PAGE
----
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Yes, Moff was a popular British sitcom in no-way whatsoever based off Yes, Minister. It was set during the early days of the Empire. It ran for two seasons, with eight episodes per season. It was written by George Lucas (despite it's amazing success) and directed by Admiral Ozzel. The show was named Yes, Moff because many characters would say the line.
Yes, Moff focused on the character of Moff Berk. Berk is a governor of the Sasquatch Sector, and the story dealt primarily with his day to day struggle managing Sasquatch from his throne world of Sasquatchish. The good (Evil?) Moff was forced to deal with a host of entertaining and amusing situations in social, political and economic spheres. For example, in the episode In The Pale Moonlight We Dance, Berk struggled to find a way to deal with the latest craze of dancing in pale moonlight, which was negatively reflected on his sector.
Berk was also often at odds with his arch nemesis, Moff Tarkin (Lucas denied any connection between Moff Tarkin and Grand Moff Tarkin. Tarkin would frequently try to undermine Berk's efforts, and typically come out as the superior.
The last two episodes of the show (The Race and Champion) featured on the finale to the fued between Tarkin and Berk. Inevitably, they would both loose out, and another Officer would be promoted to Grand Moff over them both. After learning of their loss, Sir Palpy attempted to assassinate Tarkin. Berk saved his 'comrade', and seemingly killed Palpy. As a result, Tarkin grudgingly agreed to a truce between the two. Both of them become Grand Moffs at the end. Sadly, Tarkin is murdered by a Banana Rights Activist moments after being promoted.
In the final scene, Berk is seen dreaming. Sir Palpy comes to him in a vision, and it is revealed that he is in fact God - this fact is disputed however, by the fact Muhammed Saeed Al-Sahaf can be seen in the background with Emperor Palpatine. Some fans say he is really God, others say he is in fact an imposter. Most agree though that Sir Palpy is either Saddam Hussein or very drunk at that time.
The show focused on three characters:
Moff Berk - Governor of Sasquatch, the main character. Berk was frequently portrayed as a man genuinely unable to believe the insanity of the universe he was in. Moff Berk was played by Christopher Lee.
Sir Palpy - Palpy was Berk's chief advisor and frequently provided helpful insight. It was revealed in Episode 16 that he is supposedly God, but may well simply be an imposter. Sir Palpy was played by Ian McDairmid.
Yes, Moff was received very well on the whole, and generally received good reviews. However, the show had a few touchy moments over it's 16 episode run. Accusations of sexism were made when it was announced that Yoda would be playing a female character. Lucas was sued and forced to pay $250,000 (£125,000) to Emeline Parkhurst to make up for this, and many people demanded that Doya's role be recasted for Season 2. Despite this, Lucas continued with Yoda.
Many Christians, Jews, Muslims and several other religious followers protested against the finale of the show, claiming that Sir Palpy's appearance as God was incredibly discriminative and a crime against most religions. Ian McDairmid was violently assaulted on three separate occasions as a result. Lucas was once again forced to pay a fine, and then compensation to McDairmid for the assaults as he had been badly deformed by a severe electrical shock administered by one of the protesters (a relative of Mace Windu). Lucas was also forced to issue an official apology to each religion offended.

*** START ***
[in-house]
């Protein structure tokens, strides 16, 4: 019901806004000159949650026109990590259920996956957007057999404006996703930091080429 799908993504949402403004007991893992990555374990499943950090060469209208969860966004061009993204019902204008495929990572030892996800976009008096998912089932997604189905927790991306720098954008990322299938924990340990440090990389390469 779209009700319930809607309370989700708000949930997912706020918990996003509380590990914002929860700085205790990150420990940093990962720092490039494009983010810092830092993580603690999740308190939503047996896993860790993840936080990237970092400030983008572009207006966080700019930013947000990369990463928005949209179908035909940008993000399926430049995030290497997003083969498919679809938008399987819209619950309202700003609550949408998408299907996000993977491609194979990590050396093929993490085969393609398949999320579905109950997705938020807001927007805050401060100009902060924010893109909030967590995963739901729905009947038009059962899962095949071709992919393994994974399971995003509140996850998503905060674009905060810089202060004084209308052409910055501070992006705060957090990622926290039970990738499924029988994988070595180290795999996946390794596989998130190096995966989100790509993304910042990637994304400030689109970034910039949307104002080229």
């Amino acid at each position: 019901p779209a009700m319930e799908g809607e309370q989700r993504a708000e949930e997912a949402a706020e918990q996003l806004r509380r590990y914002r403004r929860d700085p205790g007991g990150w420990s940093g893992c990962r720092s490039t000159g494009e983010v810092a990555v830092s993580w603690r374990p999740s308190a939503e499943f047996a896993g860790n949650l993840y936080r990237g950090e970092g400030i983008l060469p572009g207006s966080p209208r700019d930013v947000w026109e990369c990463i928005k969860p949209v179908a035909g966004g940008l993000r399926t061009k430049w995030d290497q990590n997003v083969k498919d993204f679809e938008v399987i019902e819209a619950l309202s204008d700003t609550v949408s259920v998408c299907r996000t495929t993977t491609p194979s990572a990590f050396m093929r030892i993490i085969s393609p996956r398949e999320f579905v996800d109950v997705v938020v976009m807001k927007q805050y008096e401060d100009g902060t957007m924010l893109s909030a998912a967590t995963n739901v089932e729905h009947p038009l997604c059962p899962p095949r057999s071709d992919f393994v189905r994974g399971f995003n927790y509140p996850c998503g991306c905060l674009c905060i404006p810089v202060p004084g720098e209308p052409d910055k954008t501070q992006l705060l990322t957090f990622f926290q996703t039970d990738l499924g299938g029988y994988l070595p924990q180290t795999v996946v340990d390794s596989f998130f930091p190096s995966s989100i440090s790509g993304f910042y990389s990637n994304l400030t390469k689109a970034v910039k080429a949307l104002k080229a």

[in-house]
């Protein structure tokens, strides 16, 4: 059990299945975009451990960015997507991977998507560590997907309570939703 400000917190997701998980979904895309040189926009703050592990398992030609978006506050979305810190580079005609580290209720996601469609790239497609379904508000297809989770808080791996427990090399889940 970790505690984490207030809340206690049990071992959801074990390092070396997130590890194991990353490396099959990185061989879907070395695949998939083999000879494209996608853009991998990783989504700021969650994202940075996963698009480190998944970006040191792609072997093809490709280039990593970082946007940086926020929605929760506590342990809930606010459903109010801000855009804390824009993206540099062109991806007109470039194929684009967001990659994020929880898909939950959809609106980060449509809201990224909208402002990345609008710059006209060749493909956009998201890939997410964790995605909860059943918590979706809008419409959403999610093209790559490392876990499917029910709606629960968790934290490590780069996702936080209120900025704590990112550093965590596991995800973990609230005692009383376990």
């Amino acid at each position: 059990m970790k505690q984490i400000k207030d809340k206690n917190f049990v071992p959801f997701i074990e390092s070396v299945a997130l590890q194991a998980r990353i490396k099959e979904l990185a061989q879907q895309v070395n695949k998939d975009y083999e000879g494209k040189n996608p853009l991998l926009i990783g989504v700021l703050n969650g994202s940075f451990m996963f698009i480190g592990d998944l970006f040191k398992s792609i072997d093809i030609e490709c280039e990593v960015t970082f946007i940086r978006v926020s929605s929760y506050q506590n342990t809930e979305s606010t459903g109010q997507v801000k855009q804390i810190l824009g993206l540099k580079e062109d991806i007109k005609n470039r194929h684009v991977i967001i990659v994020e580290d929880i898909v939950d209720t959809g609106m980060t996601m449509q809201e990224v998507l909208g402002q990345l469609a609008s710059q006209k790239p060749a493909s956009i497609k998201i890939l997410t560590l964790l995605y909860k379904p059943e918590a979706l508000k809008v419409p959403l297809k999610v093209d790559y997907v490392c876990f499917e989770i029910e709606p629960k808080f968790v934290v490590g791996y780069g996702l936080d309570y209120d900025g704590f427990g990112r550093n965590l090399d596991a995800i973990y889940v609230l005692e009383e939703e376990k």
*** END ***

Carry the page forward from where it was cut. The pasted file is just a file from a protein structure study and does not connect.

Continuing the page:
Another issue raised by the finale was the death of Grand Moff Tarkin. Both the real Tarkin (who Tarkin was in no way based off), and many Imperial supporters, protested at the portrayal of his death at the hands of Banana Rights activists. Although it was true that, several years later, the real Tarkin would be killed by the same activists, the protests remained even after his death.
“It is disgraceful! To show such a great leader, which Tarkin was (much like myself), being killed in such a way is unthinkable!”
Yes, Moff had a much lower budget than it's successor, even though Yes, Grand Moff still had a very low budget. Like the sequel, many of the sets were constructed from Lego bricks. Yoda also demanded a high wage for each episode, and therefore in three separate episodes a puppet of Kermit the Frog was used in his place. The low budget also prevented Lucas exploring many side-plots, such as the search for Doya's long lost grandson which required an expansive swamp set.
Many promotional posters were created and distributed to advertise Yes, Moff. Despite the low filming budget, a considerable amount of money (at least, in comparison) was allocated to advertising the show. The posters were of varying quality, and television adverts were regularly aired. Christopher Lee donned a Darth Vader outfit, and James Early Jones was hired to provide the voice for a special advert that featured Darth Vader persuading viewers that watching Yes, Moff was their destiny.
Yes, Grand Moff was a sequel that featured on the now Grand Moff Berk and a new host of staff, in his quest to build the ultimate weapon.
- Yes, Moff! - virtually everyone
- Sir Palpy is God. I tell you Mr. Palpatine, Sir Palpy is God! - Muhammed Saeed Al-Sahaf, to Emperor Palpatine in the background (Season 2, Champion)
- You may make your life miserable when ready. - Moff Tarkin to Moff Berk, common line whenever he appeared (Seasons 1 and 2)
- Do not fear my child, for I am watchful. I am God. Bathe in my ever-lasting love. Oh...and you killed me you [censored]! - Sir Palpy/God (Season 2, Champion